Looking more closely at Brazil, SuperData found that social games and free-to-play MMOs are growing rapidly there, with social games growing 35 percent and MMOs growing by 20 percent by 2015. The muliplayer online battle arenas (MOBAs) like League of Legends and Dota 2 have more than doubled revenues in Brazil during the past year. While Latin America is not yet fielding world-class teams in MOBAs, the rapidly growing user base should help produce players with greater skills in the future.
Another solid indicator of the growth in Latin America is the rapid rise of the consumer game shows in the region. The Electronic Game Show (EGS) announced record-breaking attendance of 40,000 for its 13th edition, further establishing Mexico as a major video game market in Latin America. “With the 40,000 attendance mark being surpassed for the first time in EGS history, this is a clear sign of the momentum of the Mexican market,” said Alejandro Bertoldi, EGS Manager.
Companies that attended included: Microsoft, Sony, Electronic Arts, Ubisoft, Activision Blizzard, Disney, Warner Bros. and Bandai Namco. These companies exhibited at large booths and made major announcements during the weekend of Oct. 3-5 at Centro Banamex, one of the most renowned venues in Mexico City.
Similarly, the Brasil Game Show has grown from a few thousand people to well over 250,000 attendees this year. The enthusiasm for games in Brasil is huge, even though consoles are lagging behind in efforts to reach the country. Brasil’s import regulations make it difficult to put reasonable prices on game consoles.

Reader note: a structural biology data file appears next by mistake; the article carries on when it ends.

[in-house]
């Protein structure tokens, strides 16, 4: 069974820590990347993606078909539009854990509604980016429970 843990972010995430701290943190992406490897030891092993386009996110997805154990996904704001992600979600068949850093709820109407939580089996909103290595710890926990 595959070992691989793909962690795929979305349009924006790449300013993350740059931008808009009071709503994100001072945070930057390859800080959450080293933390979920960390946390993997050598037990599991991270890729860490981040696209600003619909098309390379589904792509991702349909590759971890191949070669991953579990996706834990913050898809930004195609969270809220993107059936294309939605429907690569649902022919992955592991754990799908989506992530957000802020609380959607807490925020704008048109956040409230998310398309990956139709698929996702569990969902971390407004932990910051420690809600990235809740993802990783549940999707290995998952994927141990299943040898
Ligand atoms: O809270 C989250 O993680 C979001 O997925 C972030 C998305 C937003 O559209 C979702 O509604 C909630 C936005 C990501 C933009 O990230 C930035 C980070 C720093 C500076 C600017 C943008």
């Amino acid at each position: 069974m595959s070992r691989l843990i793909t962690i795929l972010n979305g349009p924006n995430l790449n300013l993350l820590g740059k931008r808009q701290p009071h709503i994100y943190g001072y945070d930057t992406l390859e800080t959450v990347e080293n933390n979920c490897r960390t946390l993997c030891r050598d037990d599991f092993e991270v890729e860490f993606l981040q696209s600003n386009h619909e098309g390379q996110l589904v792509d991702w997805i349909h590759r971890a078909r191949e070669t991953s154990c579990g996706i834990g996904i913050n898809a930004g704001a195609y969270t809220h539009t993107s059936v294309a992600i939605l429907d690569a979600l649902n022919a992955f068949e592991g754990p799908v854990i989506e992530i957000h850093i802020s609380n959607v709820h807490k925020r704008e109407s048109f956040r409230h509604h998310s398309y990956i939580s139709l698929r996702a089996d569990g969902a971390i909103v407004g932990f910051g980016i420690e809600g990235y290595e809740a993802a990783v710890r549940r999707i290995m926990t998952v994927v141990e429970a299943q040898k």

In a report published in March this year, Bloomberg named Brazil as the most expensive country in the world to buy a PlayStation 4, its suggested retail price of 3999 Reals (R$) putting it ahead of second-place Argentina by more than $300, and ahead of third-place Sweden by more than $1000. To put that figure in its proper context, the Xbox One launched at a suggested retail price of R$2200, cheaper than Sony’s console by more than $700 at the current exchange rate. It should be noted that both consoles were available at the Brazil Game Show from the retailer Saraiva for substantially lower prices, but that yawning chasm remained: an Xbox One without Kinect was R$1599, a PlayStation 4 was R$2499.
“[International] companies should be paying attention to this market. They should come here to research the market and try to understand the passion of the Brazilians. If they have their games in Portuguese, if they have their games at a good price, they will succeed here,” said Marcelo Tavares, head of the Brasil Game Show.
The Latin American game market is a great opportunity for companies that can find ways to bring games into the market. This is just one more piece of the global game industry puzzle that companies large and small are seeking to solve in order to get their share of that $100 billion. Whether it’s setting up offices in different countries, or finding partners who know the market, there’s clearly money to be made in Latin American games if you can find the right path.